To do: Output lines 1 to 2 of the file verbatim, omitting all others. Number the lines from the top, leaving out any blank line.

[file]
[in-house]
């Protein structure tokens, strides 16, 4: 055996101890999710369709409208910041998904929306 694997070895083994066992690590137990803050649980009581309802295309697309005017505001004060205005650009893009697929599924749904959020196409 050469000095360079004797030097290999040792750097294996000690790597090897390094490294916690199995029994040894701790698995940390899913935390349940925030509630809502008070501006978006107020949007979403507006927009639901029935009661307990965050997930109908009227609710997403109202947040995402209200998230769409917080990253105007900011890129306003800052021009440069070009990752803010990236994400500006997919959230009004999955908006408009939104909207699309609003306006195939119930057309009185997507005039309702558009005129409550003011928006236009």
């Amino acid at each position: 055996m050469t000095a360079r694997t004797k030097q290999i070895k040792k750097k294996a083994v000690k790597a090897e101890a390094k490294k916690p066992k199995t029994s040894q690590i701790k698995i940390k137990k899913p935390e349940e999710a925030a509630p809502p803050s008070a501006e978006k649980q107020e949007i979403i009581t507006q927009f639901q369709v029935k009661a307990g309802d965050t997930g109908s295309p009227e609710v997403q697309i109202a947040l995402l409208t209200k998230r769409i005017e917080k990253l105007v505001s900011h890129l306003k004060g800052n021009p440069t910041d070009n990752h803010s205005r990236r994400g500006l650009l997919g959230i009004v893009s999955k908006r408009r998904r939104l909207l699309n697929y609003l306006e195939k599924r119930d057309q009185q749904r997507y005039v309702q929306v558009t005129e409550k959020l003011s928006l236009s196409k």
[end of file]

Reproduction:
[in-house]
């Protein structure tokens, strides 16, 4: 055996101890999710369709409208910041998904929306 694997070895083994066992690590137990803050649980009581309802295309697309005017505001004060205005650009893009697929599924749904959020196409 050469000095360079004797030097290999040792750097294996000690790597090897390094490294916690199995029994040894701790698995940390899913935390349940925030509630809502008070501006978006107020949007979403507006927009639901029935009661307990965050997930109908009227609710997403109202947040995402209200998230769409917080990253105007900011890129306003800052021009440069070009990752803010990236994400500006997919959230009004999955908006408009939104909207699309609003306006195939119930057309009185997507005039309702558009005129409550003011928006236009």